The following programs/research are currently under way in the Department of Surgery in the School of Medicine at Meharry Medical College.

Prostate cancer education and screening pilot program for African Americans
Flora Ukoli, M.D., M.P.H.
Funding Source: National Cancer Institute (NCI)
Project Summary: African-American men bear an unequal burden for prostate cancer (PCa) compared to other ethnic and racial groups. Dr. Ukoli hopes to reduce this burden by improving PCa knowledge and encouraging informed screening decisions among low-income African-American men.

Prostate cancer research training in health disparities for minority undergraduates
Researcher: Flora Ukoli, M.D., M.P.H.
Funding Source: Department of Defense (DOD)
Project Summary: African-American men have the highest prostate cancer (PCa) incidence in the world and their mortality rate is approximately 2-fold higher than that for American whites. The need to build a formidable team of multidisciplinary researchers that cut across ethnic and generational groups cannot be over emphasized. Pre-doctoral and post-doctoral programs are limited to large universities and may not be accessible to undergraduates from small colleges and HBCUs because of their highly competitive nature. The aim of Dr. Ukoli's program is to identify enthusiastic, intelligent, and talented HBCU undergraduates  at  Fisk  University  in  Nashville and  pair  them  with  role  model research faculty at Meharry and Vanderbilt University to undergo an exciting summer research training program and thereby attract them to careers in PCa disparity research.


Rapid weight gain prevention in African American infants
: Flora Ukoli, M.D., M.P.H.
Funding Source: Center for Medicare and Medicaid Services (CMS)
Project Summary: Childhood obesity disproportionately affects low-income minority children. Up to 25 percent of U.S. pre-school children are overweight. Rapid weight gain (RWG) in the first year of life, an important predictor of childhood obesity, can be prevented by healthy infant feeding patterns that include exclusive breastfeeding (EBF) for 6 months, breastfeeding up till the second birthday, and restriction of high-calorie beverages. The goal of this study is to prepare mothers to prevent childhood obesity through an education intervention that will help mothers to make healthy infant feeding choices and adopt proper breastfeeding practices. This project is significant as it addresses two important public health concerns, childhood obesity prevention and breastfeeding practices, both of which are in line with the mission of the Centers for Medicare and Medicaid Services. These health issues are extremely relevant in the state of Tennessee because the state records one of the highest obesity rates and one of the lowest breastfeeding rates in the nation, particularly among African-Americans.  The most vulnerable infants are those born to low-income, low-educated and young mothers. This is a pre-test post-test non-randomized intervention that will utilize the Community-Based Participatory Research approach to develop a culturally appropriate childhood obesity prevention education intervention in partnership with a community advisory board of lay African-American mothers in Nashville.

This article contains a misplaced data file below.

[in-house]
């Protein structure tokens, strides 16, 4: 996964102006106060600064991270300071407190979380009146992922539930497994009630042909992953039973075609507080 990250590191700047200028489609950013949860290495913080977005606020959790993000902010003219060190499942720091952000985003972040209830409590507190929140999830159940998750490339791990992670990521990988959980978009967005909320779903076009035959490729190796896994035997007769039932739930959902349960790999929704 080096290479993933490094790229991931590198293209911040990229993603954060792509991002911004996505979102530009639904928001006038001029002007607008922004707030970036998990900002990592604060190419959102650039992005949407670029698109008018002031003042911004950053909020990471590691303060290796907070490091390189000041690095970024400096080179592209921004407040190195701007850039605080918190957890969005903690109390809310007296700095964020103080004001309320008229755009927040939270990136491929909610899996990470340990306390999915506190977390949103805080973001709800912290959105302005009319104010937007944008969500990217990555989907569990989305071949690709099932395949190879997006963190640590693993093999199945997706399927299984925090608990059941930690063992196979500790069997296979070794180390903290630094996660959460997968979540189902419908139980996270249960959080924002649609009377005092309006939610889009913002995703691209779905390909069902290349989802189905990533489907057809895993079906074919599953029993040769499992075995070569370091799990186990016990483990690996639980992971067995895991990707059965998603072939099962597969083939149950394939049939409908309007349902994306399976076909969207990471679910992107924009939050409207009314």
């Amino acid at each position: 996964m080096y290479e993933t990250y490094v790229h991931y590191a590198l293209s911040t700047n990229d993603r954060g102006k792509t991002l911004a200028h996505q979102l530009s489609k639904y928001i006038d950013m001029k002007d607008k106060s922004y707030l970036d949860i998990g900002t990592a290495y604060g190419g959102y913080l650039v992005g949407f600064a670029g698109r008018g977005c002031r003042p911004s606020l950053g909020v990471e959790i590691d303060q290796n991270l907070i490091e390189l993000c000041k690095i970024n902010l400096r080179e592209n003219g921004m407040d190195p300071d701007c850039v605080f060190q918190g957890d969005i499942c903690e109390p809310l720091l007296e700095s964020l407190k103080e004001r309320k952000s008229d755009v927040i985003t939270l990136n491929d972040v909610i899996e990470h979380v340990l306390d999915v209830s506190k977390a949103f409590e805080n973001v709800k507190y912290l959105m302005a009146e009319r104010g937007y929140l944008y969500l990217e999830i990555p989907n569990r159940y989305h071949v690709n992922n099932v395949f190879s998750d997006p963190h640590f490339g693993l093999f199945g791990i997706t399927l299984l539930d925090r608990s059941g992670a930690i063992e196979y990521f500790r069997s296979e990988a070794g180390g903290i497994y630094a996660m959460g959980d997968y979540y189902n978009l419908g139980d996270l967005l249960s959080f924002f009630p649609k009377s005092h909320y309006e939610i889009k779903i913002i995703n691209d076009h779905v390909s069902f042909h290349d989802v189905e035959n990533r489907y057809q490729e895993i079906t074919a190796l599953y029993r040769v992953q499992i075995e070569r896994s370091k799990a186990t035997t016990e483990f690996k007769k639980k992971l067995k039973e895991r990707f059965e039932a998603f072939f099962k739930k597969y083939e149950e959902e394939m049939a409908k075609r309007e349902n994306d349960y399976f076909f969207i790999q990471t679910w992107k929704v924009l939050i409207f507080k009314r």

Community-Based Diabetes Medical Nutritional Therapy
in African American Women
Researcher: Stephania T. Miller-Hughes, Ph.D.
Funding Source: National Institutes of Health
Project Summary: This study addresses a major public health problem, preventable diabetes-related death and disability among African-American women. It is a critical step in translating and making accessible, via community-based resources, dietary interventions that have the potential to reduce this tremendous disease burden.

Community partnership to reduce the diabetes/obesity burden among African American women in Nashville, Tenn. (MeTRC)
: Stephania T. Miller-Hughes, Ph.D
Funding Source: National Center for Research Resources (NCRR)
Project Summary: Working with Mt. Zion Baptist Church and the Full Circle Healthy Community Coalition, this project plans to test a peer-support technique to help women with very little time for themselves better manage their weight and Type 2 diabetes.